Short selling is the sale of shares in a stock that you do not own in hope that the price goes down even further, then you can buy back the shares at lower price and make a nice little profit. When you sell short, you borrow shares from your broker, sell the shares, and deposit the proceeds to your account. Later on you can buy back the shares and close your short position (e.g., short covering) and return the shares to your broker.
Since you do not own the shares, you are responsible for paying the lender any dividend during the course of the loan. If the stock splits, you’ll have to buy back twice the number of shares at post-split price (which is usually about half).
In general, investors make money when the stock prices move up. Short selling allows investors to make money when the stock prices go down. Investors that short sell in hope of downward price movement is said to be speculating. For example, the sales of financial stocks during the Financial Crisis of 2008 before the ban were done in anticipation that these financial stocks will continue to lose value due to the crisis. People rushed out to short sell financial stocks so that they can later buy back shares at a much lower price and pocket the difference.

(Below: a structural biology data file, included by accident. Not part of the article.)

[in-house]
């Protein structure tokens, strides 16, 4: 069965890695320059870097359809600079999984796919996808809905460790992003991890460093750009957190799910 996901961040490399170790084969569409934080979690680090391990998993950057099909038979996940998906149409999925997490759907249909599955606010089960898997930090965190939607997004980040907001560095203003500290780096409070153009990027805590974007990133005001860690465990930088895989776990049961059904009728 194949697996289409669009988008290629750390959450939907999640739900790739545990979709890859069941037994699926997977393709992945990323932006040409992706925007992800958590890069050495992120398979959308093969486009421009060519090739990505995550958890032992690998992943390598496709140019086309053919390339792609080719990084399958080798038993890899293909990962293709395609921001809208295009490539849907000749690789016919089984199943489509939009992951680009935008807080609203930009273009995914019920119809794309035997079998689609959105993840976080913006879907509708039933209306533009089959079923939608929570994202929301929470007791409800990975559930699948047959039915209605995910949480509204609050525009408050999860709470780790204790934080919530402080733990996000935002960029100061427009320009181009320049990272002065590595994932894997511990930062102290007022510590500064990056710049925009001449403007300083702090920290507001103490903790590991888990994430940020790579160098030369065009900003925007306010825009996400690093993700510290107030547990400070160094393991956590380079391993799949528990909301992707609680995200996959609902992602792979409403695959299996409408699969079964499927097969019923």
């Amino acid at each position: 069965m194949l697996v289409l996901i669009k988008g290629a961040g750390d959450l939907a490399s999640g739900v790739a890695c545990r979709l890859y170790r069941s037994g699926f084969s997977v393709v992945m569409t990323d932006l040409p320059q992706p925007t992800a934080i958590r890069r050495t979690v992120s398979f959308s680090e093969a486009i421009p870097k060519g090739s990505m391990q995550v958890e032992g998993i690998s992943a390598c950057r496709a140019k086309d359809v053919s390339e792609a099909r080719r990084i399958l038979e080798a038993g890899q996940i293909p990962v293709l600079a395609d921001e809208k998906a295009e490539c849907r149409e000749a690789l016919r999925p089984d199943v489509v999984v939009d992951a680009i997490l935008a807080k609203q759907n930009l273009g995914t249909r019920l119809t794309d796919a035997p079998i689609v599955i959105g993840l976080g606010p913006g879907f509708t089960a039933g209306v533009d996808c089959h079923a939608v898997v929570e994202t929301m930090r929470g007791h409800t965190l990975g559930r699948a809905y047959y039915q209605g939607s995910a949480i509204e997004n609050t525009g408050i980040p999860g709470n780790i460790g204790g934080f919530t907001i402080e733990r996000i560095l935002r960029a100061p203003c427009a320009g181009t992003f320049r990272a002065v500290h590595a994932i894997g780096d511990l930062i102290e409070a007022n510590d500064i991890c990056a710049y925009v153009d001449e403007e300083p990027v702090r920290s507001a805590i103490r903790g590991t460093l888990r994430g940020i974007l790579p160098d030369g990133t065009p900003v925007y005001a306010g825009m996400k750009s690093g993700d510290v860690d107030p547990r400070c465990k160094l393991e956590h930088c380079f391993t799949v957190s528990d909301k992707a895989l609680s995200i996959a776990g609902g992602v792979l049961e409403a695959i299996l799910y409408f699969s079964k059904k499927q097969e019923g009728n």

A second reason for short selling is called hedging. Occasionally, an investor may want to maintain his long stock positions, but does not want to lose money due to short-term price drop. In this case, he could short sell the same number of shares as his long position, and the stock will not be affected by any price movement while it is hedged. Essentially, the amount of money he spent on commission is his insurance policy against price movement.
Since stock price tends to move up over a long period of time, short selling is considered riskier than normal investing. In fact, you could theoretically lose an infinite amount of money to short selling! For example, imagine how much money you would owe if you sold Microsoft short on Black Monday, 1987 and did not cover your position — theoretically speaking.
Another risk is known as short squeeze — a situation where a sudden price increase causes many short sellers to cover their position and further drive up the price (and you lose more money).
That is short selling in a nutshell. It is something that I have avoided as an investor because I don’t like the speculative nature and higher risk. Have you tried it and what have you learned from the experience?
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